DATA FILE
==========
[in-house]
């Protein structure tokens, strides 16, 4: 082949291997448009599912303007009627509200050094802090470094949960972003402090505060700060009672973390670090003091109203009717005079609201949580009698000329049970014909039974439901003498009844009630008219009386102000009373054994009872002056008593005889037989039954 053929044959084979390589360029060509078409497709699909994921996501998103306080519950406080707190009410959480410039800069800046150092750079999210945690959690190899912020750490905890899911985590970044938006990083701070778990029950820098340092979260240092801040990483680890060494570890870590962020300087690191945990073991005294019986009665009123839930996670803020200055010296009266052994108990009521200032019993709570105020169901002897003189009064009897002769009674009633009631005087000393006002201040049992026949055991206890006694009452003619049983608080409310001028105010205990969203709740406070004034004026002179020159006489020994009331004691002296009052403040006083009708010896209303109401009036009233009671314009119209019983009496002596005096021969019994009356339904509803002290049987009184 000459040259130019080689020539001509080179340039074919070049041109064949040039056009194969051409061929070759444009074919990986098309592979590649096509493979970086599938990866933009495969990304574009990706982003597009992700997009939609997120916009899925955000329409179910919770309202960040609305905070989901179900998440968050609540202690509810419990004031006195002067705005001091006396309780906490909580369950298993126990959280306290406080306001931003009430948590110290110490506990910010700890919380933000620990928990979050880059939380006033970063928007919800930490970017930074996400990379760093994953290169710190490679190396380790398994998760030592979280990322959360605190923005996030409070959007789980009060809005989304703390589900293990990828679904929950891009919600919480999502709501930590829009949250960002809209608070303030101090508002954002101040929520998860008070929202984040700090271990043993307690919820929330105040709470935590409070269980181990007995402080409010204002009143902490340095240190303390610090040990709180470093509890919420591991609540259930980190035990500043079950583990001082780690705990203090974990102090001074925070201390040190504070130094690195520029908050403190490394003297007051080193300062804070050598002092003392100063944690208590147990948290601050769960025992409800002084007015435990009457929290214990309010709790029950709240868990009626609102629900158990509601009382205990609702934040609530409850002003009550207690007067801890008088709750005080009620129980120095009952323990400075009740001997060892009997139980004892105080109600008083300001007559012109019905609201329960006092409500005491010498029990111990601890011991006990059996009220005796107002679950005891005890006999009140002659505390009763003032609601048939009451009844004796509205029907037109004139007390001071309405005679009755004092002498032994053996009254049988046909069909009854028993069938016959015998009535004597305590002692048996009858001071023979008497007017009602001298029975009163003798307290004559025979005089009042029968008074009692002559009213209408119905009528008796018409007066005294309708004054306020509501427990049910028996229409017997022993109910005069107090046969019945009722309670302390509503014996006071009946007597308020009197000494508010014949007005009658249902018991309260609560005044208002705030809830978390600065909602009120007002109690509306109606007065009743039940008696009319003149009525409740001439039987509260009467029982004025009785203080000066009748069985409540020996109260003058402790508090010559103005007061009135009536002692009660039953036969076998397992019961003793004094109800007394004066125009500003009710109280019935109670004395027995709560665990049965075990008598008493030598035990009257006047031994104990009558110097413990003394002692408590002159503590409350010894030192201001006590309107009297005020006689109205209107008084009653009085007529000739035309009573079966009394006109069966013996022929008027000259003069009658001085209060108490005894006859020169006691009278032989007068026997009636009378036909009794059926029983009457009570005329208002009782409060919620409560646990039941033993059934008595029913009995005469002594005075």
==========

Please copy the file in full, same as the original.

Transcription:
[in-house]
């Protein structure tokens, strides 16, 4: 082949291997448009599912303007009627509200050094802090470094949960972003402090505060700060009672973390670090003091109203009717005079609201949580009698000329049970014909039974439901003498009844009630008219009386102000009373054994009872002056008593005889037989039954 053929044959084979390589360029060509078409497709699909994921996501998103306080519950406080707190009410959480410039800069800046150092750079999210945690959690190899912020750490905890899911985590970044938006990083701070778990029950820098340092979260240092801040990483680890060494570890870590962020300087690191945990073991005294019986009665009123839930996670803020200055010296009266052994108990009521200032019993709570105020169901002897003189009064009897002769009674009633009631005087000393006002201040049992026949055991206890006694009452003619049983608080409310001028105010205990969203709740406070004034004026002179020159006489020994009331004691002296009052403040006083009708010896209303109401009036009233009671314009119209019983009496002596005096021969019994009356339904509803002290049987009184 000459040259130019080689020539001509080179340039074919070049041109064949040039056009194969051409061929070759444009074919990986098309592979590649096509493979970086599938990866933009495969990304574009990706982003597009992700997009939609997120916009899925955000329409179910919770309202960040609305905070989901179900998440968050609540202690509810419990004031006195002067705005001091006396309780906490909580369950298993126990959280306290406080306001931003009430948590110290110490506990910010700890919380933000620990928990979050880059939380006033970063928007919800930490970017930074996400990379760093994953290169710190490679190396380790398994998760030592979280990322959360605190923005996030409070959007789980009060809005989304703390589900293990990828679904929950891009919600919480999502709501930590829009949250960002809209608070303030101090508002954002101040929520998860008070929202984040700090271990043993307690919820929330105040709470935590409070269980181990007995402080409010204002009143902490340095240190303390610090040990709180470093509890919420591991609540259930980190035990500043079950583990001082780690705990203090974990102090001074925070201390040190504070130094690195520029908050403190490394003297007051080193300062804070050598002092003392100063944690208590147990948290601050769960025992409800002084007015435990009457929290214990309010709790029950709240868990009626609102629900158990509601009382205990609702934040609530409850002003009550207690007067801890008088709750005080009620129980120095009952323990400075009740001997060892009997139980004892105080109600008083300001007559012109019905609201329960006092409500005491010498029990111990601890011991006990059996009220005796107002679950005891005890006999009140002659505390009763003032609601048939009451009844004796509205029907037109004139007390001071309405005679009755004092002498032994053996009254049988046909069909009854028993069938016959015998009535004597305590002692048996009858001071023979008497007017009602001298029975009163003798307290004559025979005089009042029968008074009692002559009213209408119905009528008796018409007066005294309708004054306020509501427990049910028996229409017997022993109910005069107090046969019945009722309670302390509503014996006071009946007597308020009197000494508010014949007005009658249902018991309260609560005044208002705030809830978390600065909602009120007002109690509306109606007065009743039940008696009319003149009525409740001439039987509260009467029982004025009785203080000066009748069985409540020996109260003058402790508090010559103005007061009135009536002692009660039953036969076998397992019961003793004094109800007394004066125009500003009710109280019935109670004395027995709560665990049965075990008598008493030598035990009257006047031994104990009558110097413990003394002692408590002159503590409350010894030192201001006590309107009297005020006689109205209107008084009653009085007529000739035309009573079966009394006109069966013996022929008027000259003069009658001085209060108490005894006859020169006691009278032989007068026997009636009378036909009794059926029983009457009570005329208002009782409060919620409560646990039941033993059934008595029913009995005469002594005075």